As A Metaphor, It's Maybe a 3-and-a-Half

Doug Harris cats22 at FRONTIERNET.NET
Wed Jul 23 14:03:09 UTC 2008

Fascinating, Larry. I had no idea. (My formal education,
such as it was, didn't raise, never mind explain, that
Your explanation caused me to wonder, isn't that something
like scientists do -- assume a conclusion then test to prove
or disprove their assumption / theory?
And to the original issue: While Wilber and Orville certainly
didn't actually _build_ their initial plane while it was in
the air, I'll bet the experience -- albeit not precisely while
it was occurring! -- probably helped them re-design and build
better models.

At 8:08 AM -0400 7/23/08, Doug Harris wrote:
>"Begs a question"     =    51,300 Google hits.
>"Begs the question"   = 2,580,000 Google hits.
>"Raises a question"   =   561,000 Google hits.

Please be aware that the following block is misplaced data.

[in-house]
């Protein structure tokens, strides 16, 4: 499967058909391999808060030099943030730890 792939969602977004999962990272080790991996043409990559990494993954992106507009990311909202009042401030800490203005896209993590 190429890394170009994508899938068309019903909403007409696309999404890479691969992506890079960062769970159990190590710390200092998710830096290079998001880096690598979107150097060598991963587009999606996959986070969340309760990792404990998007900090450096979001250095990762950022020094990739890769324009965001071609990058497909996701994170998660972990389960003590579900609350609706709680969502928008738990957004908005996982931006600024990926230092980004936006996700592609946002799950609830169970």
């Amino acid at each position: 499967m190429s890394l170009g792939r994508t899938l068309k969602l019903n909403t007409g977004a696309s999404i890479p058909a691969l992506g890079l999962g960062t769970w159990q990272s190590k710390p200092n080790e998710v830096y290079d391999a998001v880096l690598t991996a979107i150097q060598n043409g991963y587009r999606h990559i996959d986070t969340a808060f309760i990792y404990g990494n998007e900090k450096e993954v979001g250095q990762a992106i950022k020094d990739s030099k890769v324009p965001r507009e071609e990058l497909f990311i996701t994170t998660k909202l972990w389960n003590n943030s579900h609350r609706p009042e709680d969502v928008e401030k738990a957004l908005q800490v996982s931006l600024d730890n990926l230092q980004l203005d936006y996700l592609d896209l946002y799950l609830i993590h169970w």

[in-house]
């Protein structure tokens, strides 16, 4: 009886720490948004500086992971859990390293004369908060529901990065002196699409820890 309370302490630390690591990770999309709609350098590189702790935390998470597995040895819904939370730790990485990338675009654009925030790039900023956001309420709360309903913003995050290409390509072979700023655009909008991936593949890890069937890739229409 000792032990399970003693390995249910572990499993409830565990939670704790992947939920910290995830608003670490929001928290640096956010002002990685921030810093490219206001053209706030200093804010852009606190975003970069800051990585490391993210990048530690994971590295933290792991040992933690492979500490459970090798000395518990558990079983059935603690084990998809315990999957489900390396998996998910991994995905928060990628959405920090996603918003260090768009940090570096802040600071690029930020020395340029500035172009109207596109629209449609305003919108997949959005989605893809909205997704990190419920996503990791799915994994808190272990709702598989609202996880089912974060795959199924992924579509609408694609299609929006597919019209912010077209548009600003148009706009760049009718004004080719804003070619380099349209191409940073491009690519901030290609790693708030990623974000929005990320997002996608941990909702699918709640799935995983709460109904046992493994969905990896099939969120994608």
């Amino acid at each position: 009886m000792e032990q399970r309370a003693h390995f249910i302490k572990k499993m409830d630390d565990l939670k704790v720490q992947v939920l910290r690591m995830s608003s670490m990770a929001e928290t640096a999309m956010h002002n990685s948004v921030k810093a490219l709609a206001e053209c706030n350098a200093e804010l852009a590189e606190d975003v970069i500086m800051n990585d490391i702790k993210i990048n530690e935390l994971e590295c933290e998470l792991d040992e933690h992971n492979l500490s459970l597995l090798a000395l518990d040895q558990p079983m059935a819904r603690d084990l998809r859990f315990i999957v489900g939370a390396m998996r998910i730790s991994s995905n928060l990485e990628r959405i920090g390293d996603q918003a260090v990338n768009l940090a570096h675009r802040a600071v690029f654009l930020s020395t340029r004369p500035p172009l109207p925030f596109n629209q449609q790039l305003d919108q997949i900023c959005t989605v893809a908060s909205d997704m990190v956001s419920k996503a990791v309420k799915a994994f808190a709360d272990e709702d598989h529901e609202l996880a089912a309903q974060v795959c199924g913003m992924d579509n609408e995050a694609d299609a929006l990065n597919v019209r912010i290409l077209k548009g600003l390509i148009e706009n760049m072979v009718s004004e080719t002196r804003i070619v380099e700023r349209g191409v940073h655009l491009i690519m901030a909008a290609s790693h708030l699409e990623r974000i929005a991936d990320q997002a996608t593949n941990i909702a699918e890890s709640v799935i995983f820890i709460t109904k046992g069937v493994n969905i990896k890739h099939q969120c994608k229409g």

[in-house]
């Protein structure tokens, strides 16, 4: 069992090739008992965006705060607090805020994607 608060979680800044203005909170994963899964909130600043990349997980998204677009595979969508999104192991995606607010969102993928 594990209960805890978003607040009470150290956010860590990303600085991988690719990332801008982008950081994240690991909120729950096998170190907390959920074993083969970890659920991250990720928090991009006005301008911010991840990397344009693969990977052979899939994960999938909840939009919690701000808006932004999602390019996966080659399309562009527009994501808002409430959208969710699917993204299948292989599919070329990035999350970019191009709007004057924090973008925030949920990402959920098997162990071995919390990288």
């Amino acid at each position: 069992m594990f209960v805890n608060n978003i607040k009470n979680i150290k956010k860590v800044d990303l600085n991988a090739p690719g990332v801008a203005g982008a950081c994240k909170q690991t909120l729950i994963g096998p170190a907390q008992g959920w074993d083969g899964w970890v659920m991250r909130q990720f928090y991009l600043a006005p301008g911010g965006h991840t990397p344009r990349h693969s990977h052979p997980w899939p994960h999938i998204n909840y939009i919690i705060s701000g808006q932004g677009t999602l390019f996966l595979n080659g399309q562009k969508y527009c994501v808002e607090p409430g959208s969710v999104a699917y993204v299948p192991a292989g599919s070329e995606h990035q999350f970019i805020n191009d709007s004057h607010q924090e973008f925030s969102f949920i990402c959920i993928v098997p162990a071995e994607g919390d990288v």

>"Raises the question" = 3,820,000 Google hits.
>Some would, some wouldn't.

Well, I agree that many use "beg the question" for "raise the
question".  But a google count is not going to distinguish between
those that use the former locution in the newer meaning (synonynous
with 'raise the question') and those who use it in the original
sense, that of philosophers going back to Aristotle, for the "petitio
principii" fallacy alluding to circularity of reasoning by assuming
the conclusion in arguing for it.  I did say "some would they the
same", not that all would.


>>"Nevertheless, the arguments for detailed and publicly acknowledged
>>pre-convention transition planning are overwhelming. This is a situation
>>which the plane cannot be built while flying it."
>Well, it could be assumed that the intended allusion was "This is a
>situation recalling/reminding us that a plane cannot be built while
>flying it."  No allusions to planes that can be built while aloft.
>Sloppy, perhaps--but some would say the same for the use of "This
>begs a question" (for "This raises a question") above!

The American Dialect Society -

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